Later, they shared their photos and Carloss story with missing persons associations in Italy and Spain.
After 19 years of futile hoping, Carloss parents couldnt believe that someone had found their son alive. Overjoyed, they raced to Italy. As his 65-year-old mother explained, It would be enough to see him for just half an hour. Then if it is his wish, we would not try to see him again.But they didnt get the reunion they wanted. True to his word, Carlos had already abandoned his Tuscan hideaway.
In 2002, Brenda Heist of Lititz Borough, Pennsylvania, just couldnt catch a break. The car dealership bookkeeper was juggling the unenviable trifecta of divorce proceedings, housing difficulties, and the general rigors of rearing an eight-year-old daughter and 12-year-old son. Then one day, after dropping her kids off at school, Brenda went to a park and was seemingly blotted out of existence.
Those who knew Brenda concluded that something sinister had happened. She wasnt the type to embark on impromptu adventures, and the prospect of her abandoning her family seemed unthinkable to them. Police quickly eyed then-husband Lee Heist as a person of interest in a presumed crime.
However, a subsequent investigation failed to yield incriminating evidence. A pall of mistrust followed Lee Heist for years. A number of parents in his neighborhood forbade their children from playing with Heists for fear they would come in contact with a possible killer. He also grappled with financial woes that only lessened in 2010 when Brenda was officially declared dead and
her life insurance kicked in.
In 2013, Lee Heist and his daughter received word that Brenda had resurfaced in Florida. Eleven years earlier, a crestfallen Brenda Heist had been approached by three strangers while sobbing in the park. In a moment of brute spontaneity, she agreed to skip town with them, embracing a life of abject hoboism. The quartet slept under bridges, raided dumpsters for food, and begged for money while hitchhiking to Florida. In Florida, Brenda worked as a housekeeper, boat cleaner, babysitter, and general day laborer.
Eventually, she moved in with one of her clients and stayed with him for seven years. She also distanced herself from her past, setting up Facebook and online dating profiles under an alias. But her freewheeling reincarnation came with serious downsides. Brenda racked up several arrests for possessing drugs, using false identification, and stealing a customers drivers license.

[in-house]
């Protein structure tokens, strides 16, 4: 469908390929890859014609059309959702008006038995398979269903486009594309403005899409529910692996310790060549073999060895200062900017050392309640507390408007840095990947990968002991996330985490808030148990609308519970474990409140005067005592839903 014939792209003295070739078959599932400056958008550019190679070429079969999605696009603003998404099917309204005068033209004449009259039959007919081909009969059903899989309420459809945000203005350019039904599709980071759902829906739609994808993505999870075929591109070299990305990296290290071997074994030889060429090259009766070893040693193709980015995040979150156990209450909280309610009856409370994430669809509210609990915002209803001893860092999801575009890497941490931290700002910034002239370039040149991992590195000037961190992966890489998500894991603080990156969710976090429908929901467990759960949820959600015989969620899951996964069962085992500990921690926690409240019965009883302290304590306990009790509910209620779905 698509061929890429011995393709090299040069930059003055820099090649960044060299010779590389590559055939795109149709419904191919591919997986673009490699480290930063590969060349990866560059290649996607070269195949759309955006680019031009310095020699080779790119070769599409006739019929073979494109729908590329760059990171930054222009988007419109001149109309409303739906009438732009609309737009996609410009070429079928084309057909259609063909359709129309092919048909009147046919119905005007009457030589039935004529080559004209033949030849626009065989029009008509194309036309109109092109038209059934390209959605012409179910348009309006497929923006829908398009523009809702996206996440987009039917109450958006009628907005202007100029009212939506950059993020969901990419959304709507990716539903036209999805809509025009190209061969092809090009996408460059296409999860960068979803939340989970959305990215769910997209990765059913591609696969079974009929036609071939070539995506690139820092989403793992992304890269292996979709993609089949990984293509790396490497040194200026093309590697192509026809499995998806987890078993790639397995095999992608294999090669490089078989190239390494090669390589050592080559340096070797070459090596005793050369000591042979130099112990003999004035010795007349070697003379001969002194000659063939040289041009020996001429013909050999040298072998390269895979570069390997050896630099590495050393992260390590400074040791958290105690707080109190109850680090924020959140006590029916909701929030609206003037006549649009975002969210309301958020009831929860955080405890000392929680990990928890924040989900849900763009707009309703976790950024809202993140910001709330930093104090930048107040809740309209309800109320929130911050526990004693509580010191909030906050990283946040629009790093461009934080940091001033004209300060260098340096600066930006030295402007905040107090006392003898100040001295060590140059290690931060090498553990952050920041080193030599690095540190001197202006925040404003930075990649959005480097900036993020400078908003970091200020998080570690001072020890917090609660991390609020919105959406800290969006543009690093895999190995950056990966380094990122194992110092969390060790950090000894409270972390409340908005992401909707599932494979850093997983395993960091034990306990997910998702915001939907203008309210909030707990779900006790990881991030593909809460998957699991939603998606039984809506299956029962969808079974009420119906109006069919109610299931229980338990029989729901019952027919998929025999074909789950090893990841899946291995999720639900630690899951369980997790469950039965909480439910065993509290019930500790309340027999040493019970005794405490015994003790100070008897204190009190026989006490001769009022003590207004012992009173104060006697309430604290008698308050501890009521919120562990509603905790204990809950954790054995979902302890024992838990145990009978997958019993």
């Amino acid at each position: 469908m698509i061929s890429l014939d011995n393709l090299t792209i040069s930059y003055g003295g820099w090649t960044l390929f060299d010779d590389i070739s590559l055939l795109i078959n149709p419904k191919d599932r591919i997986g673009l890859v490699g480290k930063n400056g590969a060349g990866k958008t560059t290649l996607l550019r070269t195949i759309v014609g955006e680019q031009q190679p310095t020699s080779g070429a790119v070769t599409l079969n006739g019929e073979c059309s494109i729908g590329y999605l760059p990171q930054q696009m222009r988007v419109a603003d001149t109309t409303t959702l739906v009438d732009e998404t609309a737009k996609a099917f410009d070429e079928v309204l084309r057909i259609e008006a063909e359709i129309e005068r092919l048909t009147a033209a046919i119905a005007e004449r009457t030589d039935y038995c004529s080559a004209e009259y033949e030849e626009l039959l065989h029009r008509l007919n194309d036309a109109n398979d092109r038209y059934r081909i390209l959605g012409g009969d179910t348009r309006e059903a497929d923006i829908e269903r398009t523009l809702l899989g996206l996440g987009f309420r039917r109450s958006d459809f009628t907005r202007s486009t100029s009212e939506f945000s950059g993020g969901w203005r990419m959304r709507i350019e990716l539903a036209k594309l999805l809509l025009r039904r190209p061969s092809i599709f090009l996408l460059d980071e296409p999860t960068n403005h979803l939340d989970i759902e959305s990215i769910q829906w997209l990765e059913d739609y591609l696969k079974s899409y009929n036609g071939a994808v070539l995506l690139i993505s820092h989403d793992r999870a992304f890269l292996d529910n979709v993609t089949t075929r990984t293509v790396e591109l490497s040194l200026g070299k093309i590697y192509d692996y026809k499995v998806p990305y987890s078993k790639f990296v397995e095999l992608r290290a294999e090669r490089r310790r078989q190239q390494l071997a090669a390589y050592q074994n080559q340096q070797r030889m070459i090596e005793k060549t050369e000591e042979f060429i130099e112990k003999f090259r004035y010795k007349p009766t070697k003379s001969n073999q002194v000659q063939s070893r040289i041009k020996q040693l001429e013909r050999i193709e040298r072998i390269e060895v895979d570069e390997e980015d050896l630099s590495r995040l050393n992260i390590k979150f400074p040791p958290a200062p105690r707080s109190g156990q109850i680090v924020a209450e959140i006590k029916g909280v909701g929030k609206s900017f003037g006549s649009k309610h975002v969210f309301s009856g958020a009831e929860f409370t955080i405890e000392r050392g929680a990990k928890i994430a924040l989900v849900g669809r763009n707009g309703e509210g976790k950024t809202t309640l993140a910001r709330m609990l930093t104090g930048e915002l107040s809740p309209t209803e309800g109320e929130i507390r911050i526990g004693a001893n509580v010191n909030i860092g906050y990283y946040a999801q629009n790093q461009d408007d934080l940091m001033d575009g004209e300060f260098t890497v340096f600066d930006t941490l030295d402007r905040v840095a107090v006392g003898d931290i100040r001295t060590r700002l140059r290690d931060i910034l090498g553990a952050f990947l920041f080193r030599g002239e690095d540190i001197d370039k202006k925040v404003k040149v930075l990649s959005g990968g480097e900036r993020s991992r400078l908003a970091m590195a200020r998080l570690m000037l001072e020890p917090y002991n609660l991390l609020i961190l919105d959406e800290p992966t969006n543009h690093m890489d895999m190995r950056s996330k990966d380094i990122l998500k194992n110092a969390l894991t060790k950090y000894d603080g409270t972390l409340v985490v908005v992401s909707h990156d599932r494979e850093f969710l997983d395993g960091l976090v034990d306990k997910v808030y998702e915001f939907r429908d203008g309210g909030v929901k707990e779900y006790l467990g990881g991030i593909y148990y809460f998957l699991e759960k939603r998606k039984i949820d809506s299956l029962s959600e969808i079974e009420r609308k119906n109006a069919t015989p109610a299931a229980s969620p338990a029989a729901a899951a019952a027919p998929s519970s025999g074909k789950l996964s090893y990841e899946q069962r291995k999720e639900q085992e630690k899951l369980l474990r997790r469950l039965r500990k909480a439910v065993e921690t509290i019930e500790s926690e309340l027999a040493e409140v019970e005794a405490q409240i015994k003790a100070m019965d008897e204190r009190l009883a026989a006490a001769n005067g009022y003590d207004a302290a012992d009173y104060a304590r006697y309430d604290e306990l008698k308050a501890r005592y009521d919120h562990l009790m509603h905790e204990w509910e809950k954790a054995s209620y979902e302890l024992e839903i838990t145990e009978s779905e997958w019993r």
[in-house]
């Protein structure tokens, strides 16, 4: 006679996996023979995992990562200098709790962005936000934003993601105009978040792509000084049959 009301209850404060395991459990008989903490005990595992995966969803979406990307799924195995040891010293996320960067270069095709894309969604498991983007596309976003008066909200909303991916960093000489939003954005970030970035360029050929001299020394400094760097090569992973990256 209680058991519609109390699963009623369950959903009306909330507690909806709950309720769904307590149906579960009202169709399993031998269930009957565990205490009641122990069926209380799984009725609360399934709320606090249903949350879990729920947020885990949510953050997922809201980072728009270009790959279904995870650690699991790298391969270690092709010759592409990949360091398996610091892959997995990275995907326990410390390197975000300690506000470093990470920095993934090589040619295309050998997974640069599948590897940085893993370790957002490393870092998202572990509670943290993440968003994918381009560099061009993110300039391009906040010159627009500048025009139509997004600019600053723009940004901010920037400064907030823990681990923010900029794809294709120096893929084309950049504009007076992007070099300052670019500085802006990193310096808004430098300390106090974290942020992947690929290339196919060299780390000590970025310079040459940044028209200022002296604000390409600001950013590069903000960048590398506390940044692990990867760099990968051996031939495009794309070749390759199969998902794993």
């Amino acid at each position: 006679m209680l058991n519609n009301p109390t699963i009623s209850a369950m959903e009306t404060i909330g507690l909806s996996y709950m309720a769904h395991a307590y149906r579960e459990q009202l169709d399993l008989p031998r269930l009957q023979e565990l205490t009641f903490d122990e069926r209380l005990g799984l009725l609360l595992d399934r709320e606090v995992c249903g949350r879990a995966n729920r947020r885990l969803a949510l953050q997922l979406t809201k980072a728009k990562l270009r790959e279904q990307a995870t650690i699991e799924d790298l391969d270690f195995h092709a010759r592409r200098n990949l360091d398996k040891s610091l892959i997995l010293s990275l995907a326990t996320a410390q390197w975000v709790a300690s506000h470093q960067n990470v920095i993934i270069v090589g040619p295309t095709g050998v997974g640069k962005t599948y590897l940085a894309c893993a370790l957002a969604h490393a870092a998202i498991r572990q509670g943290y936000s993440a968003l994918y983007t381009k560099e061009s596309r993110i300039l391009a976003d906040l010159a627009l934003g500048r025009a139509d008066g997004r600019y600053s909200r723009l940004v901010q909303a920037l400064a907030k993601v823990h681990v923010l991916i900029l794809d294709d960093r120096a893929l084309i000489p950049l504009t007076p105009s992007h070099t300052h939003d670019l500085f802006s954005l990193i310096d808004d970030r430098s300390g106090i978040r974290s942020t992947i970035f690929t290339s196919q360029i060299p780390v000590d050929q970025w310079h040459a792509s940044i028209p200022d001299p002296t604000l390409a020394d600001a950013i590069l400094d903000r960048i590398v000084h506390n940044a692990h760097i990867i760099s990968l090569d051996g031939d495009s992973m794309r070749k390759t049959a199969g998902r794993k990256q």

Eventually, she found herself on the streets again. Growing weary of her lying ways, she admitted her true identity to Florida authorities. Brenda brimmed with contrition as she described the way she had hurt her husband and children. Understandably, after 11 years of emotional hell, her jilted family wasnt eager to extend an olive branch.
Im going on the kind of a trip where you never come back, wrote Dennis Rarick. It was 1976, and the highly esteemed mathematician and computer scientist had succumbed to depression. Nagging despair had driven him to bid his father farewell in a distressing message. Dennis ditched his car, wallet, personal documents, and seemingly life itself.
In the 14 years that followed, Denniss friends and family grew convinced that he was no longer alive, and court documents were filed to reflect that fact.
In reality, Rarick had hit the reset button on his entire existence. He adopted the name Leonard Cohn and subtracted seven years from his actual age. Cohn, like his previous incarnation, was drawn to computing. He even earned masters and doctoral degrees in computer science before settling down with a family and starting a business. Cohns wife, Martha Weaver, knew him as a man with no family. She didnt question his lack of a paper trail due to his professed status as a military draft dodger. Martha lived in that manufactured universe for 10 years. Then, out of the blue, Cohn came clean.
It was Christmas, and during dinner Cohn had serious matters to discuss, he told her that he had fabricated his entire biography. Cohn spent several weeks spilling his guts to Martha and introducing her to his life as Dennis Rarick.
After flooring his wife with the knowledge that their marriage was built on lies, he sent a letter to his father. Contrary to what he had told his father 14 years earlier, Dennis was coming back. Nothing in particular triggered his decision to come out of hiding. He just felt it was time.
Lydia Bacot MacDonald never expected to become an unemployed single mother. The insurance company statistician from Hartford, Connecticut, had fallen in love with a man named David Bigelow MacDonald while attending college part-time. They married in 1956. The following year, Lydia gave birth to their daughter, Anne. Her husband, however, wasnt around to witness it.